Ferdinand: Mourinho has rid Man United of Van Gaal's negative vibes and brought back fear factor
Published 24/08/2016 | 13:45
Rio Ferdinand vividly recalls a time when the mere sight of that famous Manchester United red livery, coupled with a heaving Old Trafford din, would render opposition all but defeated before a ball was kicked.
Over 12 seasons, all but one of which was under the stewardship of Alex Ferguson, Ferdinand was a key component in a gilded, trophy-laden epoch at Manchester United.
The refined centre half accrued six league titles, a Champions League, three league cups and a FIFA Club World Cup.
However, as soon as Ferguson stepped down in 2013, the club went into an ignominious freefall. Ferdinand had a tumultuous relationship with David Moyes, and left for QPR in the summer of 2014.
Ferdinand, among other United legends, was a vocal critic of the insipid, staid football employed by Moyes’ successor, Louis van Gaal.
After securing the FA Cup, the Dutchman was relieved of his position and replaced by Jose Mourinho, in an appointment that was not universally approved of by those with a vested interest at Old Trafford.
However, Mourinho’s nascent tenure has unquestionably invigorated the club. His efficiency and decisiveness in the transfer market ensured the arrivals of Eric Bailly, Zlatan Ibrahimović, Henrikh Mkhitaryan and, for the biggest sum ever paid, Paul Pogba.
What’s more, United defeated Leicester City to clinch the Community Shield, while looking impressive in their two Premier League victories to date, against Bournemouth and Southampton.
Ferdinand has noticed a flickering of the inextinguishable fires that fuelled United in times gone by.
“The biggest change, rather than the big-name players that they’ve bought, is the mentality shift - it’s been huge for them,” he told talkSport.
“Under Van Gaal over the last two years, there’s been a very negative vibe, not only around the football team, but the actual place and I think that’s changing with Mourinho. I think that’s what one of his biggest obstacles would have been to try and change the mentality of the players.
“To go from being sideways, trying to nick games here and there, to being a team that are going to dominate teams physically, tactically and all over the park. Also, added to that is the personalities they’ve brought in, I think it’s been a huge shift this season.”
That said, the 37-year-old was quick to temper his praise by insisting that there is a long road ahead before United are once again considered a potent force.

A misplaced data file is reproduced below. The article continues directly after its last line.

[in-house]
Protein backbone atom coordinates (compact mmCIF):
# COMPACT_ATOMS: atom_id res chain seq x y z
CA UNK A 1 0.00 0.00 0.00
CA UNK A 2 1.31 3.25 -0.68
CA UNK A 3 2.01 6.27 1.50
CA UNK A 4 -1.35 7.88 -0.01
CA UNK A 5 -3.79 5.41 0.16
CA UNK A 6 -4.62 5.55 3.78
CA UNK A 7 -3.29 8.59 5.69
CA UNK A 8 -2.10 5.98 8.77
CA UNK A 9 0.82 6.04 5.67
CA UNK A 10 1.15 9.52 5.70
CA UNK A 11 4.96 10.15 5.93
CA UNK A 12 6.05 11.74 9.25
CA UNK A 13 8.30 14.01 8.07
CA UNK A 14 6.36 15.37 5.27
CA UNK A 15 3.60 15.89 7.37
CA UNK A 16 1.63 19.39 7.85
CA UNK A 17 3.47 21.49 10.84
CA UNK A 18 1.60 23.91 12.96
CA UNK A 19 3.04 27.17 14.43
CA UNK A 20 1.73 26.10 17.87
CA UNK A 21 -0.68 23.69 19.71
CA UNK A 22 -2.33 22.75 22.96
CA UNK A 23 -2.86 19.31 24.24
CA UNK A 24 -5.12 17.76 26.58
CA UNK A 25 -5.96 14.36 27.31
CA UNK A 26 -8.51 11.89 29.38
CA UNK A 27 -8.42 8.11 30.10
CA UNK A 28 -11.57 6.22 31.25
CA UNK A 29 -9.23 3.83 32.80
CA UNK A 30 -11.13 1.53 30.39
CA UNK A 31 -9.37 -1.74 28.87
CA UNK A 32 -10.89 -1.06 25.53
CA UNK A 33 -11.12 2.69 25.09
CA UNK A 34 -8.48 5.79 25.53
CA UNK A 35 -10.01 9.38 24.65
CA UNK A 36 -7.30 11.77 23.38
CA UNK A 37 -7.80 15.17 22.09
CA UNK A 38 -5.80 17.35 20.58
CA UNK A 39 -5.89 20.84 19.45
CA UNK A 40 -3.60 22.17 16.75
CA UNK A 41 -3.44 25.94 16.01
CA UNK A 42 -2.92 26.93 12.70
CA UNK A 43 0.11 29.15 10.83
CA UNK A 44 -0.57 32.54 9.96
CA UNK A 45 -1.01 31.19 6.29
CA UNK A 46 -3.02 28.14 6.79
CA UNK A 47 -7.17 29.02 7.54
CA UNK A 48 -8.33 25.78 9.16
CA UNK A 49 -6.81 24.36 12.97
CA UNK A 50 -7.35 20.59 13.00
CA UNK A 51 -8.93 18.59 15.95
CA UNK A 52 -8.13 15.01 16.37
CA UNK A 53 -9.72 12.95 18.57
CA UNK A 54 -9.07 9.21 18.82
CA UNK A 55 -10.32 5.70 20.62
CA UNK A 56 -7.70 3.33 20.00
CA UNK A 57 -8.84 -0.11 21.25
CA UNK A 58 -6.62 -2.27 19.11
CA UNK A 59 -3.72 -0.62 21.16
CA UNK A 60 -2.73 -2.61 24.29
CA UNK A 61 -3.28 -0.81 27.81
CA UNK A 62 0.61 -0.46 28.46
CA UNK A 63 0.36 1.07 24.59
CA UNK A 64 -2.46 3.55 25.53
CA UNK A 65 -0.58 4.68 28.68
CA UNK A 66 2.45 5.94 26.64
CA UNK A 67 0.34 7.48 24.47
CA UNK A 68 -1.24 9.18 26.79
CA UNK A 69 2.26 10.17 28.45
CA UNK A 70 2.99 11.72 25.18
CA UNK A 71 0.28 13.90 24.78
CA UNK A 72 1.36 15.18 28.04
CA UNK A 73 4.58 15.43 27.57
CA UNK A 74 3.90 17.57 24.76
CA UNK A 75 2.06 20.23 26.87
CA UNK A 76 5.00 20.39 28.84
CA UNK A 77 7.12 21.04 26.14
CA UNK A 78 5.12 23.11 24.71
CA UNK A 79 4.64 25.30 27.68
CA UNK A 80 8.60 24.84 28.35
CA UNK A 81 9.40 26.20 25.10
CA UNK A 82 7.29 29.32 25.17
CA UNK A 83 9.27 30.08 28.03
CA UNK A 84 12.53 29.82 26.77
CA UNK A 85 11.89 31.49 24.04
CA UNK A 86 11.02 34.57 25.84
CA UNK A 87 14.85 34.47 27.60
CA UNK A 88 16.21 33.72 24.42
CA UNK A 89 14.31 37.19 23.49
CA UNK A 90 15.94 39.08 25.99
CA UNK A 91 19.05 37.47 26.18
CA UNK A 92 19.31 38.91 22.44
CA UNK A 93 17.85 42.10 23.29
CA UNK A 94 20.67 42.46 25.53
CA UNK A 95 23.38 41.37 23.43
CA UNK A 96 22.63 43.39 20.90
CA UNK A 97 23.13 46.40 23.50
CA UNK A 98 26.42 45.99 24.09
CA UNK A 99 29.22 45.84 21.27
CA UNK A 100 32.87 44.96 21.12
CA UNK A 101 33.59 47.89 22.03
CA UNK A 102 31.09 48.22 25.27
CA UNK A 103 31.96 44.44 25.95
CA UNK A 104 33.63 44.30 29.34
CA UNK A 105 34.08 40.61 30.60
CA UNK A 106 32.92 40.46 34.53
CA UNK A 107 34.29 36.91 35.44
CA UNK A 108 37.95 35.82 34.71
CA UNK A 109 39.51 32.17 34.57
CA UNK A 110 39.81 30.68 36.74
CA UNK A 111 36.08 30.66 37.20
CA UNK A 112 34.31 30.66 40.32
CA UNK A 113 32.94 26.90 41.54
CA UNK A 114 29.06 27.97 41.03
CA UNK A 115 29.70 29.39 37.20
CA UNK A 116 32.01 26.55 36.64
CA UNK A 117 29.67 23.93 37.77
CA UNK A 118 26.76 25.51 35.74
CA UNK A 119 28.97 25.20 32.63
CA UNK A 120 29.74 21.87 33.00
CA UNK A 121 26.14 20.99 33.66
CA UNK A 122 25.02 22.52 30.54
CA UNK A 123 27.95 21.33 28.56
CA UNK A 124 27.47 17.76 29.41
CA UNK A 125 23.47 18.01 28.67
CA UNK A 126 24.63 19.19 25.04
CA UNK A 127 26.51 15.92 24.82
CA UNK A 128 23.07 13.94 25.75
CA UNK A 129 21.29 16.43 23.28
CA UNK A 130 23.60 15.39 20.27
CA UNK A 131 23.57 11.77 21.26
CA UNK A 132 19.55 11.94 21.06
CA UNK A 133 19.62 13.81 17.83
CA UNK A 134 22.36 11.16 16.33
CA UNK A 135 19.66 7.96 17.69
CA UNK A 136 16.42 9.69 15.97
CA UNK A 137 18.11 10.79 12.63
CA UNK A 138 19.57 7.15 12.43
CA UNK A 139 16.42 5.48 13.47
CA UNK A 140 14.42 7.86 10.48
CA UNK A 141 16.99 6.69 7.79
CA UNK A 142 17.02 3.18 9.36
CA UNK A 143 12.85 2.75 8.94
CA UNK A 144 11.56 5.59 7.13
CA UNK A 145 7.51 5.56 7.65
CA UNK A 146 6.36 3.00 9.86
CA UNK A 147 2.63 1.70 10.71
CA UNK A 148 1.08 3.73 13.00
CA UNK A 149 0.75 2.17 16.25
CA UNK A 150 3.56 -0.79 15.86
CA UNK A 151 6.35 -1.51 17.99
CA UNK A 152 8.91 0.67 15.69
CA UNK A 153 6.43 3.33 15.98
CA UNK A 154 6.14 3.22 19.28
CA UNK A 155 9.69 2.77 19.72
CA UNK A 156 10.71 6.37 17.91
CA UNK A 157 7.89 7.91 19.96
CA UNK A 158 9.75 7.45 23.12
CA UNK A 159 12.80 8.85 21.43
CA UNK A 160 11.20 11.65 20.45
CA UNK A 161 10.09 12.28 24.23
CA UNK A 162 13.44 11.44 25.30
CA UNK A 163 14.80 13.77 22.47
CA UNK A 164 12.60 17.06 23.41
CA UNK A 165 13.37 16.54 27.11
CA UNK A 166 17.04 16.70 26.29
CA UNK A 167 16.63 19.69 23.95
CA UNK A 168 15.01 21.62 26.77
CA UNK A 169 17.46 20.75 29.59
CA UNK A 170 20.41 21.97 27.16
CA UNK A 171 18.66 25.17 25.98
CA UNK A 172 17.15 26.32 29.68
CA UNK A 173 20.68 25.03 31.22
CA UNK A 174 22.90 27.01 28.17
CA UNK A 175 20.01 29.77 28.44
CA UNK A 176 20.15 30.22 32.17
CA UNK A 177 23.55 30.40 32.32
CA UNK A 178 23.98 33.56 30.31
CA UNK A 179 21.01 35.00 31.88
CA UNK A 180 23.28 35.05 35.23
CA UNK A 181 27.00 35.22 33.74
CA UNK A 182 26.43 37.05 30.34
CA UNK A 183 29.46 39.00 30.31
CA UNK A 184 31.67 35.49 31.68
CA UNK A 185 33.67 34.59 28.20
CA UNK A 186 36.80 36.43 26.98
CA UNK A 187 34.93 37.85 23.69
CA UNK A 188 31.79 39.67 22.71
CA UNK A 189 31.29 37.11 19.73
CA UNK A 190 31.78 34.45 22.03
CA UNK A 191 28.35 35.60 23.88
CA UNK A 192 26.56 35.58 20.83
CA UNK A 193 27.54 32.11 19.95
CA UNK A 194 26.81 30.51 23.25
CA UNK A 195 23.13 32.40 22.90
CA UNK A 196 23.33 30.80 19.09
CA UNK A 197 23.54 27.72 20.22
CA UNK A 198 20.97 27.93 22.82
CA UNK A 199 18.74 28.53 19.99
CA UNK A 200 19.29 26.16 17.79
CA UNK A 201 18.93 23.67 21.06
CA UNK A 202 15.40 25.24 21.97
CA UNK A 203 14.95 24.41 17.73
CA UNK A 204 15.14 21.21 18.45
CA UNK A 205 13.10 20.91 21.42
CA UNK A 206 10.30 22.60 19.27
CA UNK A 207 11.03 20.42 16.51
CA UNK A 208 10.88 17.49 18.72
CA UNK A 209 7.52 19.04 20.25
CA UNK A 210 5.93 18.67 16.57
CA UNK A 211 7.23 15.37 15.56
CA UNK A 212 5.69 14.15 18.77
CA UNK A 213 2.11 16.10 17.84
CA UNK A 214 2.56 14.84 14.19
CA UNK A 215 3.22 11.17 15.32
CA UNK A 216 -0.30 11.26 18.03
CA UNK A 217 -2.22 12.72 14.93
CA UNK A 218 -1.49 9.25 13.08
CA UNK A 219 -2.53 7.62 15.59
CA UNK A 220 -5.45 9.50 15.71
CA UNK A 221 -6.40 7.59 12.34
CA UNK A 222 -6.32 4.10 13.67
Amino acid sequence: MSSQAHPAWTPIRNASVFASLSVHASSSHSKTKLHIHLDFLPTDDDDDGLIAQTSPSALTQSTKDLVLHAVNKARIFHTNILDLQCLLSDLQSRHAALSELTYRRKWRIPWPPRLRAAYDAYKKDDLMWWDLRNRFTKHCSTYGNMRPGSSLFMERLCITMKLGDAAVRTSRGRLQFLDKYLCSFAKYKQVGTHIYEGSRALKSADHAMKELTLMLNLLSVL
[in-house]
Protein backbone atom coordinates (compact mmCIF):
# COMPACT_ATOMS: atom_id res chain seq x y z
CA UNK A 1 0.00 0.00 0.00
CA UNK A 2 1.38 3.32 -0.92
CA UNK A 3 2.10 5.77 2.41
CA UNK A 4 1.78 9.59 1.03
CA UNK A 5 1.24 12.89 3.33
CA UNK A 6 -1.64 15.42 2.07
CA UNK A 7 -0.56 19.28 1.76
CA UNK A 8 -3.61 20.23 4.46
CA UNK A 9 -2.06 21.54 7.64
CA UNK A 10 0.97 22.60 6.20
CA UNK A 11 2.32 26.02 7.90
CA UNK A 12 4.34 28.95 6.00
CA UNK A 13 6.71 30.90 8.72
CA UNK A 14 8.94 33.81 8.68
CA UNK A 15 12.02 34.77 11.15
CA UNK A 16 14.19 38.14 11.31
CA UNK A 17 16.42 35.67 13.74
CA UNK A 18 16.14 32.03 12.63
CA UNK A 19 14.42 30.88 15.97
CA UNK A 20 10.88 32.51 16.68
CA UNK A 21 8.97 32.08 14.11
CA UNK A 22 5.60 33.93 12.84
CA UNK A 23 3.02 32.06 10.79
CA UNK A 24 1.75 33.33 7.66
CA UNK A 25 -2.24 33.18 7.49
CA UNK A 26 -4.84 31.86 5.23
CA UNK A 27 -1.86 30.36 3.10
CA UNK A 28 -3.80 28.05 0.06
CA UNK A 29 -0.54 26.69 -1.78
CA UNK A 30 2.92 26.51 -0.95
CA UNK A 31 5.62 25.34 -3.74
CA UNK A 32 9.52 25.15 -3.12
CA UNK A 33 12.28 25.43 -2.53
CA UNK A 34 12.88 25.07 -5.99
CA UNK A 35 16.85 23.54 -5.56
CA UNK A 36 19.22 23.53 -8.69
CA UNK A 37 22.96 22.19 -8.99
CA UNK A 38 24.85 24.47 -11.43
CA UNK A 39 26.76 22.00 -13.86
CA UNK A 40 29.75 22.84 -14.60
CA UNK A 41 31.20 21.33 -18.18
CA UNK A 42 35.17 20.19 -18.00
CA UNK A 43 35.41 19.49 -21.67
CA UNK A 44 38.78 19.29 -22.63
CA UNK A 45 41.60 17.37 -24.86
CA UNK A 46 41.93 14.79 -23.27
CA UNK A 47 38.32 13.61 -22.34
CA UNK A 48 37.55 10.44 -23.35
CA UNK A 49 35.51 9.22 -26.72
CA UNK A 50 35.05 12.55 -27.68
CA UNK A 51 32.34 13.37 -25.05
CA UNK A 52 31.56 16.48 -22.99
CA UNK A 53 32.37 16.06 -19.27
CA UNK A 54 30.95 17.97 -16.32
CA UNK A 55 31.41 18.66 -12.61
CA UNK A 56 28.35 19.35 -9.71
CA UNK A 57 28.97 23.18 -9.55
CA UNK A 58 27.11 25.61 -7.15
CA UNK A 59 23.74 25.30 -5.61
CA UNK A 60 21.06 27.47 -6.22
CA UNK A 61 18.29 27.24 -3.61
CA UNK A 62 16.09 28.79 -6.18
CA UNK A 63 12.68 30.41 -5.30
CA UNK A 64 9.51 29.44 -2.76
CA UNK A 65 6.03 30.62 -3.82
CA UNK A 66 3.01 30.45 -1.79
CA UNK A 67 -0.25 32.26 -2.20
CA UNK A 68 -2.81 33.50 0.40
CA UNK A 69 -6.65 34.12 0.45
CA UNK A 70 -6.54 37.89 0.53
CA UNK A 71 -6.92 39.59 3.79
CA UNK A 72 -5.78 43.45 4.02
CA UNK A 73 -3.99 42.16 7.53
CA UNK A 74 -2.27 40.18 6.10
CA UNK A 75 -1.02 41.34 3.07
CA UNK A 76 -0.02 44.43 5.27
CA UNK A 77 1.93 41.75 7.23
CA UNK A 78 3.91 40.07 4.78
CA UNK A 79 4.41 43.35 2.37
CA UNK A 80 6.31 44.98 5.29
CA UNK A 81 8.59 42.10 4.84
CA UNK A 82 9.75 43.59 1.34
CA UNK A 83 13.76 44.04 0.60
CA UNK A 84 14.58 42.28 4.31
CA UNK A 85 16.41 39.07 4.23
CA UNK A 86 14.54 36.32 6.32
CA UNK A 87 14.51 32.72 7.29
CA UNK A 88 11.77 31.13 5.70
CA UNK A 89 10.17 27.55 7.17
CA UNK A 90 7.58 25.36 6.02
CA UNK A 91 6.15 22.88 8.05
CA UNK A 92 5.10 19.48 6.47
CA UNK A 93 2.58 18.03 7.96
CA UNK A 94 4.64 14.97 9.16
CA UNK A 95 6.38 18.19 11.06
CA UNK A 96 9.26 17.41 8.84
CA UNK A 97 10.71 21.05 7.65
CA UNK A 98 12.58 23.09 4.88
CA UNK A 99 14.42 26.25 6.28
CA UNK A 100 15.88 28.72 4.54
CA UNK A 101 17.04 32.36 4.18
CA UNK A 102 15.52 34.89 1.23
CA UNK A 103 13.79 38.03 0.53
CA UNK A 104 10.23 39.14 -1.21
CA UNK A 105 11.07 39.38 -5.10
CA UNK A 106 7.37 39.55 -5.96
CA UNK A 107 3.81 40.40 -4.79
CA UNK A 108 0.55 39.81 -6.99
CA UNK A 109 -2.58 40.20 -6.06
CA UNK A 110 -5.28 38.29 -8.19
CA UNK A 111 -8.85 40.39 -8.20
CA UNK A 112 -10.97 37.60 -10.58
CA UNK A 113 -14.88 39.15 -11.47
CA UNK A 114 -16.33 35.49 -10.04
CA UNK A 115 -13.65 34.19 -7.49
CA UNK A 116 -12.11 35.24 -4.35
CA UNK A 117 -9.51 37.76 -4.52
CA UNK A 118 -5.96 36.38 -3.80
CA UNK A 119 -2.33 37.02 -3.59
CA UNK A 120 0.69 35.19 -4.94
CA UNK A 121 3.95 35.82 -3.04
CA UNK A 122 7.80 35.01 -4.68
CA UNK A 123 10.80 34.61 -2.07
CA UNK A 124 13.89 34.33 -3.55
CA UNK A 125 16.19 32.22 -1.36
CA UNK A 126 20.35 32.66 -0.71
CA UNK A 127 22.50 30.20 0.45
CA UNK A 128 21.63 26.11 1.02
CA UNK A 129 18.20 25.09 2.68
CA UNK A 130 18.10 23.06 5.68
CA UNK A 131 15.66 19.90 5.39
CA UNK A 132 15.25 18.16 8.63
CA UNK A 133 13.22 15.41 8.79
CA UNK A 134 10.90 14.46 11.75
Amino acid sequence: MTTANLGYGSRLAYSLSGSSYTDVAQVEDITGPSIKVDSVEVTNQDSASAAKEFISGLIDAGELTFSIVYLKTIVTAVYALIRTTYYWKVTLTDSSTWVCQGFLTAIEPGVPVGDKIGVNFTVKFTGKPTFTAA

Ferdinand has commended the club’s summer recruitment strategy, and believes Ibrahimović and Pogba are in receipt of that type of gravitas that United were replete with during his time at the club.
“It looks like teams are in the tunnel and looking across and going ‘Oh, that’s Zlatan, Oh, that’s Pogba'.
“That’s what it looks like. That’s what it used to be like; you used to win the game in the tunnel some times. They’d all be looking across and you could see fear in teams’ eyes.
“They’ve still got to prove that, they did it initially but now they’ve got to go and prove it. They’ve done that in the last two or three games, including the Community Shield, and that fear factor will start to grow as the games go on,” he said.
He revealed that, in the latter stages of his playing days, Manchester City’s Sergio Aguero was the most vexing centre forward he encountered.
Of the man known as Zlatan, Ferdinand said that he rarely had trouble containing the towering Swede, but lauded the intangibles he adds to the mix.
“Zlatan brings something different; he brings an aura, a charisma, a mentality and an expectancy that can travel throughout a team and change mentalities because of what he is. That’s something that is as powerful, if not more, than other elements in a striker.
“It’s undoubted how good this guy is, in terms of winning trophies. You don’t win league titles year in, year out at a relentless pace without being a top player.”
Discussing Paul Pogba, who he briefly shared a dressing room with before his departure for Juventus in 2012, Ferdinand cited the Frenchman’s desire to be the catalyst for a heady future at United.
The willingness to assume that mantle is very impressive to the former England defender, and he believes that trait sets him apart from other would-be game changers.
“He wants to be the person who takes the responsibility to take the club forward. A lot of players come into a club with big fusses, they get in the door and they don’t want to be at the forefront leading.
“This boy wants it on his shoulders, wants to be the man everyone looks at and says, ‘Listen, he’s going to the man who brings Man United back to the top.’ And he wants that."